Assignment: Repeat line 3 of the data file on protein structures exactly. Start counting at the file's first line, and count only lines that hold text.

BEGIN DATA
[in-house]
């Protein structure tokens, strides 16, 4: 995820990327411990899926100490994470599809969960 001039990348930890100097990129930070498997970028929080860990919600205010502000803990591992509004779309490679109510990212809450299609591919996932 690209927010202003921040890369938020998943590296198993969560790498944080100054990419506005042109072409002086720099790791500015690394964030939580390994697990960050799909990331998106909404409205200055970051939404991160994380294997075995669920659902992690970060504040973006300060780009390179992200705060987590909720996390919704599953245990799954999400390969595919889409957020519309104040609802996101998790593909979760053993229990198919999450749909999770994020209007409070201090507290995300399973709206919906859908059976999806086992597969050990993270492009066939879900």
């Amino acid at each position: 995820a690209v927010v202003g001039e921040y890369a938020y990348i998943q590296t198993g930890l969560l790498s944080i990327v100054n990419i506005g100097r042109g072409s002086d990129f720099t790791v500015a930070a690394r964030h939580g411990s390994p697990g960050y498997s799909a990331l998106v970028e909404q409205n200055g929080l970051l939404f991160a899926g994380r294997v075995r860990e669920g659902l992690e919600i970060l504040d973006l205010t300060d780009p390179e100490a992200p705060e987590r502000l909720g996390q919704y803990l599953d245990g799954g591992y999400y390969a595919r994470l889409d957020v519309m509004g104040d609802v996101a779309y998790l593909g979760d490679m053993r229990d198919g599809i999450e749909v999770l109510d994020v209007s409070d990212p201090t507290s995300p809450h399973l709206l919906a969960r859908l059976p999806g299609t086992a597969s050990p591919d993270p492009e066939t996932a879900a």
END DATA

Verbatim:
């Amino acid at each position: 995820a690209v927010v202003g001039e921040y890369a938020y990348i998943q590296t198993g930890l969560l790498s944080i990327v100054n990419i506005g100097r042109g072409s002086d990129f720099t790791v500015a930070a690394r964030h939580g411990s390994p697990g960050y498997s799909a990331l998106v970028e909404q409205n200055g929080l970051l939404f991160a899926g994380r294997v075995r860990e669920g659902l992690e919600i970060l504040d973006l205010t300060d780009p390179e100490a992200p705060e987590r502000l909720g996390q919704y803990l599953d245990g799954g591992y999400y390969a595919r994470l889409d957020v519309m509004g104040d609802v996101a779309y998790l593909g979760d490679m053993r229990d198919g599809i999450e749909v999770l109510d994020v209007s409070d990212p201090t507290s995300p809450h399973l709206l919906a969960r859908l059976p999806g299609t086992a597969s050990p591919d993270p492009e066939t996932a879900a």